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Author: Subject: NS3

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Registered: 12-3-2014
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[*] posted on 7-24-2015 at 07:08 AM

Hi all
I purchased 3 NASA star 3 for land boarding on short lines due to the lack of room at the places I ride. I also purchased 2,3 and 5 metre lines the idea being I could fly on no lines or a combination of lengths.
I went out Sunday the wind wasn't great, most of the time very little but with big gusts. I started on the 2.5 on 2 metre lines and got some good runs down wind but was not able to get back up wind even when the wind was quite strong. Although the kite was flying it didn't seem to be generating any pull. I didn't seem to be able to keep it in the power, up wind.
I am pretty new to this and was thinking the problem was caused by the sort lines not allowing me to control the kite properly (I picked my line length and stuck with it maybe I should have chopped and changed?). My positioning on the board and the fact the wind was a bit volatile not blowing in one steady direction and wasn't that strong. Got the 4 metre and had the same problem. Kept trying until the wind gave up completely.
Anybody got any advice going up wind. Maybe my kites are not set up properly, I have one bar I use on all three kites.
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[*] posted on 7-24-2015 at 07:17 AM

My advice would be to always use the longest lines possible for the space your riding. You'll get the cleanest wind possible and it will give a longer power stroke. I assume your riding grass? I would also get some 15 or 20 meter lines if you have a spot to use them. If wind is very inconsistent with lots of lulls, you will have more trouble. Longer lines will give the advantage of milking the most power you can. Short lines require more consistent wind. My advice would also be to try it on pavement with your landboard or get a longboard. Eliminating a high rolling resistance is half the battle. I very rarely have wind clean enough to use lines shorter than 5 meter
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[*] posted on 7-24-2015 at 08:11 AM

Thanks for reply, yes riding grass. I do have somewhere with a harder surface and I did find it a lot easier.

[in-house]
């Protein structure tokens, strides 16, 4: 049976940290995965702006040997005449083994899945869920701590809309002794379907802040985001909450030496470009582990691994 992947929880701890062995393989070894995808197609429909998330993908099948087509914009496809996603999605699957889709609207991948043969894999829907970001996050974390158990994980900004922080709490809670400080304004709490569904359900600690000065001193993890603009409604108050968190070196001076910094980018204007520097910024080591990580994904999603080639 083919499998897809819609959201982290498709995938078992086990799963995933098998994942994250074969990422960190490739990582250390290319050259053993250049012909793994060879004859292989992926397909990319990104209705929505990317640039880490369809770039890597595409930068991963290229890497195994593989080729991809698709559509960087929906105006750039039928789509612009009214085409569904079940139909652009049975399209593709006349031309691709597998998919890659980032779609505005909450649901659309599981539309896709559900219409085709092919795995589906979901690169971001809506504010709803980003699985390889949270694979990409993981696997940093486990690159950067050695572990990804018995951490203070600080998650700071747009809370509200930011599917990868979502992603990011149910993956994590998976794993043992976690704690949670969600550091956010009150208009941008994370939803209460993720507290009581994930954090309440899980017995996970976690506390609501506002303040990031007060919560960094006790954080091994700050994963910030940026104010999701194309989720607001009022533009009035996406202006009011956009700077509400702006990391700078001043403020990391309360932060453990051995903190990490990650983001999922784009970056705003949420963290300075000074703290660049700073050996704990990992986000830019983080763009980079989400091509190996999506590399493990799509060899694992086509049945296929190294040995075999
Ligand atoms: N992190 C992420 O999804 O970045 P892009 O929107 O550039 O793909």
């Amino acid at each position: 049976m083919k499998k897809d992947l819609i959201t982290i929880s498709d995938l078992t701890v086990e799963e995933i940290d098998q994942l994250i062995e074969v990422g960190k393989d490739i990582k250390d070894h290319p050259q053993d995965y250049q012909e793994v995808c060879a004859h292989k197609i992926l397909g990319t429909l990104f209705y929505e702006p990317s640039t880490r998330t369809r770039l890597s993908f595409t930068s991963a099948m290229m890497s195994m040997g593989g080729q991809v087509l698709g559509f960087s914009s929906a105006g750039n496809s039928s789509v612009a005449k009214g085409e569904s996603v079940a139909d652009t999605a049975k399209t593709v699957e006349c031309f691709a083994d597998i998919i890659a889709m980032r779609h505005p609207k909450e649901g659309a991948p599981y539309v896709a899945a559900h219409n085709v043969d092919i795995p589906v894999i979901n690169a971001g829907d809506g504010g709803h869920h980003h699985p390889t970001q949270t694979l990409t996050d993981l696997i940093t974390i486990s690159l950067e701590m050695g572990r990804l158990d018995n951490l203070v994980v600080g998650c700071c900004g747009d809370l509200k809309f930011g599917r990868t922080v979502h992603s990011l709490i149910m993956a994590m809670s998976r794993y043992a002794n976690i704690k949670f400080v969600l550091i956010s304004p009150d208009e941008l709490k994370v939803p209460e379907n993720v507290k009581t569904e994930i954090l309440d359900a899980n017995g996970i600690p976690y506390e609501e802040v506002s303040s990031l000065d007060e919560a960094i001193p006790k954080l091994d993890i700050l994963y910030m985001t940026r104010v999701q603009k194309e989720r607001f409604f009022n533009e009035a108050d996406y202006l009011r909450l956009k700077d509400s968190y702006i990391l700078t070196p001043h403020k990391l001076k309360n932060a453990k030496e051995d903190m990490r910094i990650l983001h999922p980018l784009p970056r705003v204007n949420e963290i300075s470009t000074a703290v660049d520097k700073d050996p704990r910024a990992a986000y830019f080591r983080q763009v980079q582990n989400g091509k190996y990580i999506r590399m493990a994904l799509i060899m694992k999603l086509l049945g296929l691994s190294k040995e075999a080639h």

I will try longer lines next time. I live part of the year near the sea but sand to soft for boarding, thinking of getting a small Paddle board to use on the water with the ns3's
I have 2 foils but I find people keep getting in the way or are oblivious to what you are doing. Shorter lines eliminate that problem but disadvantage you need a good wind.
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Location: Marietta, GA
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[*] posted on 7-24-2015 at 06:14 PM

Scifi buff, another thing worth considering is the upwind ability of the kite itself and your technique... I have 3 NS3's myself and while they have better upwind capability than the standard NASA wing, they are still a little lacking in that department (compared to some foils), so you have to make up for that with technique...

I don't board, but I do buggy and though it may not be exactly the same, I'm sure the concept is the same, so here goes. I have always called this the "sawtooth method" of upwind travel... not sure it's actually called that but thats what I call it... the trick is using the angle of the wind to the best of your ability to travel back and forth in your available area of travel to slowly work your way back upwind... it can be hard, but you can do it. It is something you will have to learn because very rarely is the wind absolutely perfect.

This is what I learned on the beach at Jekyll Island from Angus of Coastal Windsports:

Say the length of your available area is running east to west and you are traveling across it with the wind from the south-east.... you downwind tack would be from east to west and super fun and super fast, but you will have to use the southerly component of the wind to get back upwind... Travel as far as you can back the direction came from with the wind directly perpendicular to your travel (north-east), then turn around and use the kite's upwind capability to head as far south as you can, then turn around and head that north-easterly direction again, then south, then north-east, etc etc etc, slowly working your way back up wind,.... the reward is the downwind run :D... the combination of the 2 angles of travel makes a shape like a saw tooth... hence why I cal it that.

Here is an illustration of this method I did a little while back because its hard to explain:

Obviously as labeled, Grey is the direction of the wind, green is the downwind tack and red is upwind.

In real life, they call me Spencer

Flying-- HQ Symphony 2.1.4 (its old), 6m Flysurfer Peak 1 (a minty fresh Gift) and 12m Flysurfer Peak 2 (the gnat fart catcher).
Riding-- VTT Stinger XR Hybrid and an XR/VTT Frankenbuggy (Tandem).
Playing-- Eastman MD305 ... oh wait thats the other forum.
JWC-- Founding member and self appointed president.

You can never cross the ocean unless you have the courage to lose sight of the shore, ...and also a boat with no holes in it.
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